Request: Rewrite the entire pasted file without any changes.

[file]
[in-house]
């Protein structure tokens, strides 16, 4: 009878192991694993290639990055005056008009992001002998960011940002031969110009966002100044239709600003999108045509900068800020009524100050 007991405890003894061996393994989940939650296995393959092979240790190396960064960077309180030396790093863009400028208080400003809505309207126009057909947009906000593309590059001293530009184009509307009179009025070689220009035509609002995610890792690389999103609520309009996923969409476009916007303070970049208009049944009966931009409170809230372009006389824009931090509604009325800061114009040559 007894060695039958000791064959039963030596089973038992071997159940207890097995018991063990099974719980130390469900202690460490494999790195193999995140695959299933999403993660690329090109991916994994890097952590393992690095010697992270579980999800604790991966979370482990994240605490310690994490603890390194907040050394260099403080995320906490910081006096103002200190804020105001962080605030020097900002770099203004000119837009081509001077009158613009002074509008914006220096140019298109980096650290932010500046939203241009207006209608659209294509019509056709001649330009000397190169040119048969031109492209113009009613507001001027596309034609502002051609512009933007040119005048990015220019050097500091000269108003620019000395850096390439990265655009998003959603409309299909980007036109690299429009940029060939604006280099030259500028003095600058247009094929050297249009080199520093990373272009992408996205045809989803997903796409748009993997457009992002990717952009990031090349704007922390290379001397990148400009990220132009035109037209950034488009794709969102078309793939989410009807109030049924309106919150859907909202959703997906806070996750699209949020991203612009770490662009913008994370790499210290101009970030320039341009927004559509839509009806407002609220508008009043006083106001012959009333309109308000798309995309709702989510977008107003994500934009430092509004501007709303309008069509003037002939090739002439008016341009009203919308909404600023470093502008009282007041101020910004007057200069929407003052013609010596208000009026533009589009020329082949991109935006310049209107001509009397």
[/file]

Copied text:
[in-house]
């Protein structure tokens, strides 16, 4: 009878192991694993290639990055005056008009992001002998960011940002031969110009966002100044239709600003999108045509900068800020009524100050 007991405890003894061996393994989940939650296995393959092979240790190396960064960077309180030396790093863009400028208080400003809505309207126009057909947009906000593309590059001293530009184009509307009179009025070689220009035509609002995610890792690389999103609520309009996923969409476009916007303070970049208009049944009966931009409170809230372009006389824009931090509604009325800061114009040559 007894060695039958000791064959039963030596089973038992071997159940207890097995018991063990099974719980130390469900202690460490494999790195193999995140695959299933999403993660690329090109991916994994890097952590393992690095010697992270579980999800604790991966979370482990994240605490310690994490603890390194907040050394260099403080995320906490910081006096103002200190804020105001962080605030020097900002770099203004000119837009081509001077009158613009002074509008914006220096140019298109980096650290932010500046939203241009207006209608659209294509019509056709001649330009000397190169040119048969031109492209113009009613507001001027596309034609502002051609512009933007040119005048990015220019050097500091000269108003620019000395850096390439990265655009998003959603409309299909980007036109690299429009940029060939604006280099030259500028003095600058247009094929050297249009080199520093990373272009992408996205045809989803997903796409748009993997457009992002990717952009990031090349704007922390290379001397990148400009990220132009035109037209950034488009794709969102078309793939989410009807109030049924309106919150859907909202959703997906806070996750699209949020991203612009770490662009913008994370790499210290101009970030320039341009927004559509839509009806407002609220508008009043006083106001012959009333309109308000798309995309709702989510977008107003994500934009430092509004501007709303309008069509003037002939090739002439008016341009009203919308909404600023470093502008009282007041101020910004007057200069929407003052013609010596208000009026533009589009020329082949991109935006310049209107001509009397």